The M&A landscape has also changed, Lynne Chou O'Keefe and Christina Farr pointed out. Because growth-stage companies have raised so much funding in recent times, many have not only put the brakes on fundraising, but may even begin acquiring digital health startups. This is definitely a break from the past, where public companies were the main acquirers.
All of it points to increased opportunity for digital health startups and their investors.
Healthcare's Other Stakeholders
Healthcare delivery involves care providers, insurers, pharmacies, retailers, pharmaceutical companies and other businesses. There is good news here too for digital health startups.
In the past, big healthcare incumbents thought mainly in terms of acquiring digital health startups. Today, they are eager to partner with private companies to develop new technologies.
During the last panel session, Missy Krasner of Redesign Health, Deena Shakir of Lux Capital and Manisha Shetty Gulati of Model N talked to Sari Kaganoff of Rock Health about why this change is good for the entire digital health ecosystem.
While entrepreneurs and investors can do a lot to advance new digital solutions that will optimize healthcare for millions of people, it will take the involvement of incumbent healthcare companies to bring these innovations to patients at scale. These companies seem more willing than they have ever been to work with startups. They're pilot testing more emerging technologies, opening up more in-house innovation hubs and raising more specialized funds to invest in innovation, the panelists said.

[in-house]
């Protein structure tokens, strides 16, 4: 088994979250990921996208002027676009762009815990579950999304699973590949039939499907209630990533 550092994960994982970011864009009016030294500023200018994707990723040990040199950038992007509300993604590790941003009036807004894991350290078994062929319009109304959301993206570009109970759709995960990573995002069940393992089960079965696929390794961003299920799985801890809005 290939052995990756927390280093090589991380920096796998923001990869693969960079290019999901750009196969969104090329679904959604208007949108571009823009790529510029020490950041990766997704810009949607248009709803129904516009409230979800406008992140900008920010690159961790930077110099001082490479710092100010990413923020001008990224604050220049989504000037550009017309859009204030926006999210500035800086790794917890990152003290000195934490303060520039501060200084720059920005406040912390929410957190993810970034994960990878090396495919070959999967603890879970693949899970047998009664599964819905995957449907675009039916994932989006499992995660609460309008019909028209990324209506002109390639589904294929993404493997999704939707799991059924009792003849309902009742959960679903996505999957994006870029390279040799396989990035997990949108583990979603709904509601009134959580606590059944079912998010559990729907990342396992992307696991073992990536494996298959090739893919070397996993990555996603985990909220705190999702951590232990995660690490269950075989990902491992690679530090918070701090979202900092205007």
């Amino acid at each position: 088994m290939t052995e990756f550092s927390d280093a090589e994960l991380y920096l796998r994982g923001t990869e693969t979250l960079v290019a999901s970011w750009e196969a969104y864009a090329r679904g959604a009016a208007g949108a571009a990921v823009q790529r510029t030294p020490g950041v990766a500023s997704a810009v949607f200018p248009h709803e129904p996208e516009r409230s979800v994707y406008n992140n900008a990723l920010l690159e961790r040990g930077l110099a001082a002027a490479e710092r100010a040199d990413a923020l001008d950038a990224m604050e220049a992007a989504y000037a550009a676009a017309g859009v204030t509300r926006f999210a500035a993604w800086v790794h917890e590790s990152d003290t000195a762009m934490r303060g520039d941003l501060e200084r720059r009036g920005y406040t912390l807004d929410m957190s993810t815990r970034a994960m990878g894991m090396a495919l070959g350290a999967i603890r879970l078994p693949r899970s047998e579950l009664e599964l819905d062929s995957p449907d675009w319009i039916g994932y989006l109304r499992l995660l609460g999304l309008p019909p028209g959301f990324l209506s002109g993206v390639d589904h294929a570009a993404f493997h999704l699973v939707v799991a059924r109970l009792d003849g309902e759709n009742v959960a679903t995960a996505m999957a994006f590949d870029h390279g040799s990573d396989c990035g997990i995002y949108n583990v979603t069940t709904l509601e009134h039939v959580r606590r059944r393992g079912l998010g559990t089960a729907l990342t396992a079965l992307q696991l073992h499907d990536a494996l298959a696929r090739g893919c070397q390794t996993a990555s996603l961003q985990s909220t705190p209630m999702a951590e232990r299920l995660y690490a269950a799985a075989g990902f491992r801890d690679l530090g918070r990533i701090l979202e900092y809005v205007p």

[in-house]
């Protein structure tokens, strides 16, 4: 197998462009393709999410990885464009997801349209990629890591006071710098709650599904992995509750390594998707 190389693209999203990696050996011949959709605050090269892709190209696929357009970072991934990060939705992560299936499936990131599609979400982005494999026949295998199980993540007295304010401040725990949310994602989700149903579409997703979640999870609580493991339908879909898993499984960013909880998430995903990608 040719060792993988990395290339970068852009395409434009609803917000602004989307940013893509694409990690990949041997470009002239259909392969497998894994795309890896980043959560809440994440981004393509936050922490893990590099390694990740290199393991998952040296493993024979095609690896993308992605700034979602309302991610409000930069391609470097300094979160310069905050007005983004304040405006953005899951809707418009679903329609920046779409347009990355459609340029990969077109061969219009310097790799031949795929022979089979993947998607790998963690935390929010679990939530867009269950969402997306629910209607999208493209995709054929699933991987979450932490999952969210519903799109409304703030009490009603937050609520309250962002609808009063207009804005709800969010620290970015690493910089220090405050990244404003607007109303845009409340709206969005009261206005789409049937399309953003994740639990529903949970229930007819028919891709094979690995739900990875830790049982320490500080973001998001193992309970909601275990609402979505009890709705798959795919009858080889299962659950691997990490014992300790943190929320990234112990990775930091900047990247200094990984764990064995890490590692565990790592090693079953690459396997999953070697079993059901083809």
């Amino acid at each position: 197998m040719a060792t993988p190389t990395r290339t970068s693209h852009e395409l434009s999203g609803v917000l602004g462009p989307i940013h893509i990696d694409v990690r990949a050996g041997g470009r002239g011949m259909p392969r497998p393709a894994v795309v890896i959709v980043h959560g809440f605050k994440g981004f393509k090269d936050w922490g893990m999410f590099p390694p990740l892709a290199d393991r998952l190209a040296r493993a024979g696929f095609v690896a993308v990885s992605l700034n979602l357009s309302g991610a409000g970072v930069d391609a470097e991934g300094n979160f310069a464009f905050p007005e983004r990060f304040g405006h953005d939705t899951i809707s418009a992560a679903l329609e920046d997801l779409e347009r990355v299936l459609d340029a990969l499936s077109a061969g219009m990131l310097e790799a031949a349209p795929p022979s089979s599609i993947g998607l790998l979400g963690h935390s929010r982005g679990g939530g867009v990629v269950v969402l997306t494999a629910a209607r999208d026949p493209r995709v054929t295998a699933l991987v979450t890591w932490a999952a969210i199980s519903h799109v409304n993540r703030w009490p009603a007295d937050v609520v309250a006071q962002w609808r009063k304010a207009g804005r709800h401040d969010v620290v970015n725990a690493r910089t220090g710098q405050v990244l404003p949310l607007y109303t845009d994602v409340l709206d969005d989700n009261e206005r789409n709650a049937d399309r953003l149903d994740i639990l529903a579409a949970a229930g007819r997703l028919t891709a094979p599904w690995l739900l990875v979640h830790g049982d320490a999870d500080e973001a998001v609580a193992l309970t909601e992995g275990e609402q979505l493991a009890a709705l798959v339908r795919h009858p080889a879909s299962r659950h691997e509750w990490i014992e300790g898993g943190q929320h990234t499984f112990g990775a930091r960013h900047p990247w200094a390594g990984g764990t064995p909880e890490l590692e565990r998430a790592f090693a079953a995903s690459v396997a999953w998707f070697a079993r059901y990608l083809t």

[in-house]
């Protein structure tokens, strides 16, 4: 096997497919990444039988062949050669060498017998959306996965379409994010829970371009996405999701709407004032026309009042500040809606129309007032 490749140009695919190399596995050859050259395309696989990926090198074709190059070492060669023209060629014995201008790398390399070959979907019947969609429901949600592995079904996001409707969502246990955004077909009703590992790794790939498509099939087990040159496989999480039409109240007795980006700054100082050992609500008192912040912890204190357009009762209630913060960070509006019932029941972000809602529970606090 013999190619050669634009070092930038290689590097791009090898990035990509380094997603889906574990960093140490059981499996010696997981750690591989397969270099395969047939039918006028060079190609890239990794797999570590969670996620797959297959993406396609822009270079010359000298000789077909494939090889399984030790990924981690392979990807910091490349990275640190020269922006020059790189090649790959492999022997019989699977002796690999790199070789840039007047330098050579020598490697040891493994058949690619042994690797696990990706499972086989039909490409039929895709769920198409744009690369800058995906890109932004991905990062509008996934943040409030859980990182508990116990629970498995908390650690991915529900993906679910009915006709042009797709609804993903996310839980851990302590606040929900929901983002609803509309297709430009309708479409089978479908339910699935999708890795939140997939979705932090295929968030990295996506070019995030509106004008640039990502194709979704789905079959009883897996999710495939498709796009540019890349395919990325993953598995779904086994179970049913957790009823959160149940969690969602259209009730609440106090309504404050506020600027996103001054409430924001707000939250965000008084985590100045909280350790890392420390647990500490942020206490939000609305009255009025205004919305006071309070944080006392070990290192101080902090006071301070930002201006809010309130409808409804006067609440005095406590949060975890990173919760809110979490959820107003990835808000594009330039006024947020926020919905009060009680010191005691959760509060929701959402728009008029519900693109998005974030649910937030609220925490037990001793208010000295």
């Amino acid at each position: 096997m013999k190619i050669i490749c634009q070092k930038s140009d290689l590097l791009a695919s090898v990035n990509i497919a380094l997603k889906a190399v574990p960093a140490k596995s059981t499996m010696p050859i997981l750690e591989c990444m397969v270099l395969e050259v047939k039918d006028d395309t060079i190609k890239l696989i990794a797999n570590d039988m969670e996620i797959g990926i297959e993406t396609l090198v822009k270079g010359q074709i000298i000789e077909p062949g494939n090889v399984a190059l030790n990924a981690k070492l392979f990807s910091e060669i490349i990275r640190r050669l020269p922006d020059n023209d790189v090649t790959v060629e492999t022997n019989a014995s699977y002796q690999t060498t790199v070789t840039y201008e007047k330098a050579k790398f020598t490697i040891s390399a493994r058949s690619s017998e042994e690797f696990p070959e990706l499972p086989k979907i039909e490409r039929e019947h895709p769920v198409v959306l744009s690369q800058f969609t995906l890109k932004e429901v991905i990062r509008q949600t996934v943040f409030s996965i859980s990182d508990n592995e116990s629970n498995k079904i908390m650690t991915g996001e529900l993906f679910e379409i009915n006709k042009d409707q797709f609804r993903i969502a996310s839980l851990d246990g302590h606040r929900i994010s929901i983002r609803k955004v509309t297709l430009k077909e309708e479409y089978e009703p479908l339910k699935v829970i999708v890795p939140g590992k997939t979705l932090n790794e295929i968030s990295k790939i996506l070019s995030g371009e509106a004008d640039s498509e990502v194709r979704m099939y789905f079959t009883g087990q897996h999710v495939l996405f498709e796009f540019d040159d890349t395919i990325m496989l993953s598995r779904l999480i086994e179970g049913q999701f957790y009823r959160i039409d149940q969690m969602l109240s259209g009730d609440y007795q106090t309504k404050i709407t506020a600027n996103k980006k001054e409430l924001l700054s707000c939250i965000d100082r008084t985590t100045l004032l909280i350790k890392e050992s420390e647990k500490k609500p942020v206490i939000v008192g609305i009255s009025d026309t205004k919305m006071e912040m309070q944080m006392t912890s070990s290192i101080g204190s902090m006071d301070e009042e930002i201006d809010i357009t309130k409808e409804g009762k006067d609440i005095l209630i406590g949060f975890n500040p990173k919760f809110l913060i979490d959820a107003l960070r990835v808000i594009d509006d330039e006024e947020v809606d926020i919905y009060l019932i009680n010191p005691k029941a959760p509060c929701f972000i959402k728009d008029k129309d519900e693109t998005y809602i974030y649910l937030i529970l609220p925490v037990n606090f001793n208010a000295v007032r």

For these big companies, it used to be a matter of "build or buy" the technologies they need. Today, they are embracing a new model-build and buy. But more incumbents need to make digital health technologies the norm, Sari Kaganoff said.
Tech giants like Amazon and Google-some of which have made their own plays in healthcare-are in a position to push the market forward by encouraging the incumbent healthcare companies to embrace new technologies and startups. And they're doing just that, the panelists agreed.
The COVID-19 pandemic has been the ultimate use case-and the ultimate stress test-for digital health technologies. The sector is stronger for it.
It will be interesting to see what comes next in both the private and public markets. Since health remains a top priority worldwide, it's probably safe to say we will see more of everything, including more funding for digital health startups, more exits and more cooperation between important players in healthcare delivery.
We thank our friends at Rock Health for yet another groundbreaking and insightful summit. It brought together some of the brightest minds in digital health to discuss the exciting state of growth and innovation the sector is experiencing, benefitting investors, entrepreneurs, established providers and most importantly, patients and other end users. I can't wait until next year's event.
Originally published 5, October 2021